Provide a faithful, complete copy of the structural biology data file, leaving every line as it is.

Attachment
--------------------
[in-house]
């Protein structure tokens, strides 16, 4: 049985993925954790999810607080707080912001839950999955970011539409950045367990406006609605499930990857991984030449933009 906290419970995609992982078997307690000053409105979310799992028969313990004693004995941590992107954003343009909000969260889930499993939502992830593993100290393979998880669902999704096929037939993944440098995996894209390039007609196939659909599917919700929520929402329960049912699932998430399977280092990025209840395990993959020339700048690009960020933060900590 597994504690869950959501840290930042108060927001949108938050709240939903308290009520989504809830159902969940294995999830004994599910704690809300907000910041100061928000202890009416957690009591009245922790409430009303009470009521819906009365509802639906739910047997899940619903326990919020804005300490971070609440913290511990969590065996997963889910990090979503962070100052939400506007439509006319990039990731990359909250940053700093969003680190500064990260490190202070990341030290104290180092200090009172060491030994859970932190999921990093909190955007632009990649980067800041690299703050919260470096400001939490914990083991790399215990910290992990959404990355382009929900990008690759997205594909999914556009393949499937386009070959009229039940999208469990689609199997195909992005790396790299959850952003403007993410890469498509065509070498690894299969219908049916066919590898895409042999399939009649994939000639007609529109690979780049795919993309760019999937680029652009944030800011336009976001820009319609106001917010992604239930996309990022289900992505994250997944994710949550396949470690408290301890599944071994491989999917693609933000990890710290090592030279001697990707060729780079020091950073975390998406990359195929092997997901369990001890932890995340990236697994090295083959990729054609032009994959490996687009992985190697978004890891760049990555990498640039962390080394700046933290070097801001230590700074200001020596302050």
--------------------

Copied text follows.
[in-house]
């Protein structure tokens, strides 16, 4: 049985993925954790999810607080707080912001839950999955970011539409950045367990406006609605499930990857991984030449933009 906290419970995609992982078997307690000053409105979310799992028969313990004693004995941590992107954003343009909000969260889930499993939502992830593993100290393979998880669902999704096929037939993944440098995996894209390039007609196939659909599917919700929520929402329960049912699932998430399977280092990025209840395990993959020339700048690009960020933060900590 597994504690869950959501840290930042108060927001949108938050709240939903308290009520989504809830159902969940294995999830004994599910704690809300907000910041100061928000202890009416957690009591009245922790409430009303009470009521819906009365509802639906739910047997899940619903326990919020804005300490971070609440913290511990969590065996997963889910990090979503962070100052939400506007439509006319990039990731990359909250940053700093969003680190500064990260490190202070990341030290104290180092200090009172060491030994859970932190999921990093909190955007632009990649980067800041690299703050919260470096400001939490914990083991790399215990910290992990959404990355382009929900990008690759997205594909999914556009393949499937386009070959009229039940999208469990689609199997195909992005790396790299959850952003403007993410890469498509065509070498690894299969219908049916066919590898895409042999399939009649994939000639007609529109690979780049795919993309760019999937680029652009944030800011336009976001820009319609106001917010992604239930996309990022289900992505994250997944994710949550396949470690408290301890599944071994491989999917693609933000990890710290090592030279001697990707060729780079020091950073975390998406990359195929092997997901369990001890932890995340990236697994090295083959990729054609032009994959490996687009992985190697978004890891760049990555990498640039962390080394700046933290070097801001230590700074200001020596302050």